Tell us something you hate about an author you love.

In which we discuss the flaws in the writing of authors we otherwise adore.

Hate, in the thread title, is something of an overreach. The flaw in question needn’t be something that ruins the author’s work; in fact it probably can’t be, logically, since otherwise you wouldn’t love the author, right?

Love, by contrast, is not an overreach. Let’s try to restrict ourselves to authors whose work we actually enjoy, rather than using the thread as an opportunity to slam people we don’t like, okay? In other words, be nice.

Author, of course, refers to the writer of novels, short stories, and poetry. Whatever flaws you see in the television shows and movies of, say, Joss Whedon are not relevant, partly because film and TV are so collaborative that it’s difficult to pin down who is ultimately responsible for what, but mostly because I don’t start threads about TV shows and don’t talk to people who do.

Anyway, to reiterate: please name an author you love, and tell us a habit of his or hers that never fails to annoy you.

I love the Lord Peter Wimsey novels of Dorothy Sayers, but her anti-semitism, particularly in Busman’s Honeymoon really disturbs me. It hasn’t stopped Busman’s Honeymoon from being my favorite book, but I always feel that I have to include a caveat if I recommend it.

The same issue applies to Charles Dickens; however in that case I really do hate Oliver Twist, although I love many of Dickens’ other works.

I like the Travis McGee novels in general, but hate the archaic use of “dear” and “darling” when the characters are speaking to each other. People may have talked like that in the 40s, but not during the period these novels are set in.

Heinlein.

He had a thing about incest.

He had other nutty ideas, but his ideas about nudity, polyamory, the gold standard, chivalry, reincarnation and so on are charmingly nutty.

Incest not so much.

I could do without the fact that H.P. Lovecraft was such a racist.

I love G.R.R. Martin’s plots, but I hate that he feels the need to describe every piece of food and every item of clothing in minute detail when it doesn’t really progress the story at all, and that he introduces new major characters thousands of pages into a story.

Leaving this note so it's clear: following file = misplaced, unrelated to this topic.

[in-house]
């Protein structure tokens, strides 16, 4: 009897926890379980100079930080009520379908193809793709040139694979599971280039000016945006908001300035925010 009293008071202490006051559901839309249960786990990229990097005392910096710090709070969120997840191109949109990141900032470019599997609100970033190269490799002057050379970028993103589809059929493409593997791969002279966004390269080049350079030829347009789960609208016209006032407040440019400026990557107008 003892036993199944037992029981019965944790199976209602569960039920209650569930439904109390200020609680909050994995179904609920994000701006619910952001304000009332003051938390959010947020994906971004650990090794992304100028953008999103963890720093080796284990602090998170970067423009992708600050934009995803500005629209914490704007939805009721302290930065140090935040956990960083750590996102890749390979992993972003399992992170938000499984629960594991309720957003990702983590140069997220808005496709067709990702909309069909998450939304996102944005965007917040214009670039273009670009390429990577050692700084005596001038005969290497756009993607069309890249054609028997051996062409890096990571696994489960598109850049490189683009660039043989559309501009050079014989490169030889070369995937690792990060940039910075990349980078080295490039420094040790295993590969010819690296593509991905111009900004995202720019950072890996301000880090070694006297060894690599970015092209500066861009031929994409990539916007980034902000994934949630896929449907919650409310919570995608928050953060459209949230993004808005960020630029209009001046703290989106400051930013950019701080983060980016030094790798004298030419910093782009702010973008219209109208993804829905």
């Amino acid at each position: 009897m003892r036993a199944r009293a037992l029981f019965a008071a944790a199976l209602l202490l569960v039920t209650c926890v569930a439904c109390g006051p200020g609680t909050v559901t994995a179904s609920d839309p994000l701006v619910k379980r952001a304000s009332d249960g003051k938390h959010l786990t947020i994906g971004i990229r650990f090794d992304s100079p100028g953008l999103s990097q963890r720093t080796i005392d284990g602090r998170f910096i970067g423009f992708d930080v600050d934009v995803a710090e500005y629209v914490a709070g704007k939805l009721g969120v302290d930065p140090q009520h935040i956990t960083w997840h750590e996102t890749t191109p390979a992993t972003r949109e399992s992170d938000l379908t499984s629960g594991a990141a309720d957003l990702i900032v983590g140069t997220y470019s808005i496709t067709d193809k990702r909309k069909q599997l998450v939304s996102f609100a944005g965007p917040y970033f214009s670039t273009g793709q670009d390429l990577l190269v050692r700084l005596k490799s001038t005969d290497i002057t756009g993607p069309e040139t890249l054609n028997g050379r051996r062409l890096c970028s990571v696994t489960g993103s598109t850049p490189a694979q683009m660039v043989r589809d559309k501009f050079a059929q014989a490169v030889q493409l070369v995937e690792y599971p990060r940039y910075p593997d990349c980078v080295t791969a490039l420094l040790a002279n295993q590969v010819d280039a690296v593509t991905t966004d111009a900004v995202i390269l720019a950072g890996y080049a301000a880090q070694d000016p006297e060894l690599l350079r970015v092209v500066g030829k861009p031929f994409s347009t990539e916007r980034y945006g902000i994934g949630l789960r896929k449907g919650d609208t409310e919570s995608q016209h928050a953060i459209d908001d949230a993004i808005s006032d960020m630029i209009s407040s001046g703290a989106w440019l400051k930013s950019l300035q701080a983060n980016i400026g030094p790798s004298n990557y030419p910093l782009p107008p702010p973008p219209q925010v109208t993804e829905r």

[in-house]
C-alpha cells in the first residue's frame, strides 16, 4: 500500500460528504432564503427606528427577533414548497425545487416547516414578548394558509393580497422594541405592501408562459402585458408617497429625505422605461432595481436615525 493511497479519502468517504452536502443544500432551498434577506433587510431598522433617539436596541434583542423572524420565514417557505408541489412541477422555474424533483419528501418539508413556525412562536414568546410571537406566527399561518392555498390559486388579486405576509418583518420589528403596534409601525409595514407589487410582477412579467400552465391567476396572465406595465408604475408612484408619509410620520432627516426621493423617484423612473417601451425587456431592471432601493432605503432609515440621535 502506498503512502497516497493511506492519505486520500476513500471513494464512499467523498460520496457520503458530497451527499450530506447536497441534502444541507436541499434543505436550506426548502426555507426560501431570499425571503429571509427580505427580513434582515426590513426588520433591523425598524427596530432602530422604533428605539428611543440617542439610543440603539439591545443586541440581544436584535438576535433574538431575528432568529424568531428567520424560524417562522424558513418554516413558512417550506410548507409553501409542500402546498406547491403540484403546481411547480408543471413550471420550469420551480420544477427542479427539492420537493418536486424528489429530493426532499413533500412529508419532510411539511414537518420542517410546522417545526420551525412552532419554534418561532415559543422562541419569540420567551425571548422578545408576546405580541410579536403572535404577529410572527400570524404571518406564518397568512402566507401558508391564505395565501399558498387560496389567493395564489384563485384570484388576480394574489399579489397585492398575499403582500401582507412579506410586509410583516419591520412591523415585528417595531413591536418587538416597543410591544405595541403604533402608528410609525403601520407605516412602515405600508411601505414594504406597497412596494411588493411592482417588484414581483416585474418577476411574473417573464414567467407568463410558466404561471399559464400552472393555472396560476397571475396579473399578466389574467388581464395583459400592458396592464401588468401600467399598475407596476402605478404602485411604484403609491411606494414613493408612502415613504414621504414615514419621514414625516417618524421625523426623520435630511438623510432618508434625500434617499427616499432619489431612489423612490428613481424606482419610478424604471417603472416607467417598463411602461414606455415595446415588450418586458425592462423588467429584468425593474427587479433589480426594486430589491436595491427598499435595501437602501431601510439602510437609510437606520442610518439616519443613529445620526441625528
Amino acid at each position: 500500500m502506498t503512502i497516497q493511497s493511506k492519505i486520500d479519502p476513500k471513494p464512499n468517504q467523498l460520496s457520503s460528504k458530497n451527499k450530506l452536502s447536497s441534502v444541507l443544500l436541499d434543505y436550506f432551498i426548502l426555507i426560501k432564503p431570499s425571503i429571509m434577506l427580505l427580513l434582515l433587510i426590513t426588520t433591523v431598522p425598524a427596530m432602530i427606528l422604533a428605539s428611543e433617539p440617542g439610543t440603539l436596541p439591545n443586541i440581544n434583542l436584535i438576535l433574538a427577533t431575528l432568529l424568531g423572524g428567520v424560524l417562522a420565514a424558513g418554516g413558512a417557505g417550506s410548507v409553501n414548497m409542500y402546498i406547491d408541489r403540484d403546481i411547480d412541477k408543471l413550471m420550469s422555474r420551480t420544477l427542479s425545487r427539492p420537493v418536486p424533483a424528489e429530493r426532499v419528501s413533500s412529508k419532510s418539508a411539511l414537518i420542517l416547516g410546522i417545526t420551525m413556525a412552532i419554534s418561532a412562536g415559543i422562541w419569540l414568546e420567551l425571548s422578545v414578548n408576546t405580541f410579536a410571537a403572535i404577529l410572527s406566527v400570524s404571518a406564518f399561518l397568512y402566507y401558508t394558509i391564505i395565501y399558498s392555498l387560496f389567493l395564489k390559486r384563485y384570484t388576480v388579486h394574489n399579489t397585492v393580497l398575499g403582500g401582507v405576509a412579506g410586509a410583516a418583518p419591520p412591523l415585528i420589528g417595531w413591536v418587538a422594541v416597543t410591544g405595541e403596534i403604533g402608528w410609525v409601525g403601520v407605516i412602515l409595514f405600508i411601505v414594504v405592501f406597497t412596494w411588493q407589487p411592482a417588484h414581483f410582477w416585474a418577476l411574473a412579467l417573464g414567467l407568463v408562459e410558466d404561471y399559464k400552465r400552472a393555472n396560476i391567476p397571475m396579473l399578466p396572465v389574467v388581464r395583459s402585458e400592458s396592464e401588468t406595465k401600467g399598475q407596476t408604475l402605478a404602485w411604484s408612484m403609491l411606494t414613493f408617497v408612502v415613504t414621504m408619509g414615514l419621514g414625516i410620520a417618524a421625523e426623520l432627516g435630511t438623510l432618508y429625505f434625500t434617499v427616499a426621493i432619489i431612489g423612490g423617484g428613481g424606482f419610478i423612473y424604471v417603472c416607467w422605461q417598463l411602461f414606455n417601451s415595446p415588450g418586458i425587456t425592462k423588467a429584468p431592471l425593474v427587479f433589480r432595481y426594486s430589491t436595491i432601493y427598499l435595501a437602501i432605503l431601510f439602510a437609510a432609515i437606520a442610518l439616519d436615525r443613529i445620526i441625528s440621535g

China Miéville, Terry Pratchett and Jonathan Lethem are not as hilarious as they think they are.

Also, I could have done without finding out about Arthur C. Clarke’s pedophilia.

I hate (really, merely dislike) John Ringo’s anvilicious way of dropping his personal politics into his novels.

It’s not that I disagree with him much, but crikey, Mr. Ringo, learn and/or attempt a bit of subtlety!

George R R Martin will latch on to a word or phrase and work it until it loses all meaning. In Loaves and Fishes in Tuf Voyaging, he uses the word “puling” 4 times on one page. But, as anyone who has read A Feast of Crows knows, words are wind.

Still, a lot of the blame for this should fall on his editor. Come on guy, you can’t tell me you didn’t notice all those stupid 'nuncle’s.

One of my favorite authors of science fiction is H. Beam Piper. Was, I should say, he died over fifty years ago. Bastard committed suicide. He wrote some of my favorite books and short stories.

There are five authors that top my list. Heinlein, Kuttner, Asimov, Robinson, and Piper. That’s how high I ranked him personally.

EEK! :eek:

So the title Childhood’s End is creepily ironic?

Alan Moore, author of The League of Extraordinary Gentlemen, Watchmen and other majorly influential comics/graphic novels does tend to use rape overly much, and comes off as a cranky, grumpy, cantankerous madman in interviews.

Most frequently, what I most hate about my favorite authors is that they have this terrible habit of being dead.

I really wish they would stop that.

Aside from that, there’s Orson Scott Card. He’s not a favorite author, but I’d really like to be able to read more of the Ender series without giving any money to such a nutty religious fucktard with severe homophobia.

Speaking of religious fucktards… I often wish P.K. Dick (who is a favorite) had not been so entranced with the Christian mythos, because I feel his insightful delusions would have had much more meaning to me had he been willing to explore various mythologies and realities in a more free-form style.